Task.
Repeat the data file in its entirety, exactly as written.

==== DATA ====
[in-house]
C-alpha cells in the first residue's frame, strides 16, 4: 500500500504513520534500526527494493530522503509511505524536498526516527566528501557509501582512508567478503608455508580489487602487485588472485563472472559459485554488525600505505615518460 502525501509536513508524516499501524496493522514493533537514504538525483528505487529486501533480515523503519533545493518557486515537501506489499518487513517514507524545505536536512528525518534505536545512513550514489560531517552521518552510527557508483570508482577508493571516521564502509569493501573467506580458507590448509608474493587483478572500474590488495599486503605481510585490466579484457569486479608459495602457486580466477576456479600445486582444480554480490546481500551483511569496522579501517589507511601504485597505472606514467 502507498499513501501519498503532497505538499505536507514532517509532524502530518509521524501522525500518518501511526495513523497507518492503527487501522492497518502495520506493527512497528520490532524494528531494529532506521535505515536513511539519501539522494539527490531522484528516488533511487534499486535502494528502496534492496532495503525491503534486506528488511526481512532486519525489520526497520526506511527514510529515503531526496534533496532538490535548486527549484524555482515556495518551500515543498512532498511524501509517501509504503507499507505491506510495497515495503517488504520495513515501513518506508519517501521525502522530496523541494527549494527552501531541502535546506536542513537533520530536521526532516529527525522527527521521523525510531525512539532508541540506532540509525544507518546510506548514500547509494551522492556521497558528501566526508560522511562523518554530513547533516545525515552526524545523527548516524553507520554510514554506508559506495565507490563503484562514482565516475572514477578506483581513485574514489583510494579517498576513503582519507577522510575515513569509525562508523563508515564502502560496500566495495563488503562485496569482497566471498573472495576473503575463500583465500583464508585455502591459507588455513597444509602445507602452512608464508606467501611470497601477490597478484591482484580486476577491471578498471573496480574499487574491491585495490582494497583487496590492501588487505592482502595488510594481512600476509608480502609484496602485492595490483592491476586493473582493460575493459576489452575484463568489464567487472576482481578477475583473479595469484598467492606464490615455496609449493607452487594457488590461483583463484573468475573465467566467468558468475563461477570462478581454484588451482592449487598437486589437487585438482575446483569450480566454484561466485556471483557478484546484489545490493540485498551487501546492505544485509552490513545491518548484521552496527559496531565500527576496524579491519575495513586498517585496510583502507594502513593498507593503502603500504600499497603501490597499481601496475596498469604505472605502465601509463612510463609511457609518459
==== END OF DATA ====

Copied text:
[in-house]
C-alpha cells in the first residue's frame, strides 16, 4: 500500500504513520534500526527494493530522503509511505524536498526516527566528501557509501582512508567478503608455508580489487602487485588472485563472472559459485554488525600505505615518460 502525501509536513508524516499501524496493522514493533537514504538525483528505487529486501533480515523503519533545493518557486515537501506489499518487513517514507524545505536536512528525518534505536545512513550514489560531517552521518552510527557508483570508482577508493571516521564502509569493501573467506580458507590448509608474493587483478572500474590488495599486503605481510585490466579484457569486479608459495602457486580466477576456479600445486582444480554480490546481500551483511569496522579501517589507511601504485597505472606514467 502507498499513501501519498503532497505538499505536507514532517509532524502530518509521524501522525500518518501511526495513523497507518492503527487501522492497518502495520506493527512497528520490532524494528531494529532506521535505515536513511539519501539522494539527490531522484528516488533511487534499486535502494528502496534492496532495503525491503534486506528488511526481512532486519525489520526497520526506511527514510529515503531526496534533496532538490535548486527549484524555482515556495518551500515543498512532498511524501509517501509504503507499507505491506510495497515495503517488504520495513515501513518506508519517501521525502522530496523541494527549494527552501531541502535546506536542513537533520530536521526532516529527525522527527521521523525510531525512539532508541540506532540509525544507518546510506548514500547509494551522492556521497558528501566526508560522511562523518554530513547533516545525515552526524545523527548516524553507520554510514554506508559506495565507490563503484562514482565516475572514477578506483581513485574514489583510494579517498576513503582519507577522510575515513569509525562508523563508515564502502560496500566495495563488503562485496569482497566471498573472495576473503575463500583465500583464508585455502591459507588455513597444509602445507602452512608464508606467501611470497601477490597478484591482484580486476577491471578498471573496480574499487574491491585495490582494497583487496590492501588487505592482502595488510594481512600476509608480502609484496602485492595490483592491476586493473582493460575493459576489452575484463568489464567487472576482481578477475583473479595469484598467492606464490615455496609449493607452487594457488590461483583463484573468475573465467566467468558468475563461477570462478581454484588451482592449487598437486589437487585438482575446483569450480566454484561466485556471483557478484546484489545490493540485498551487501546492505544485509552490513545491518548484521552496527559496531565500527576496524579491519575495513586498517585496510583502507594502513593498507593503502603500504600499497603501490597499481601496475596498469604505472605502465601509463612510463609511457609518459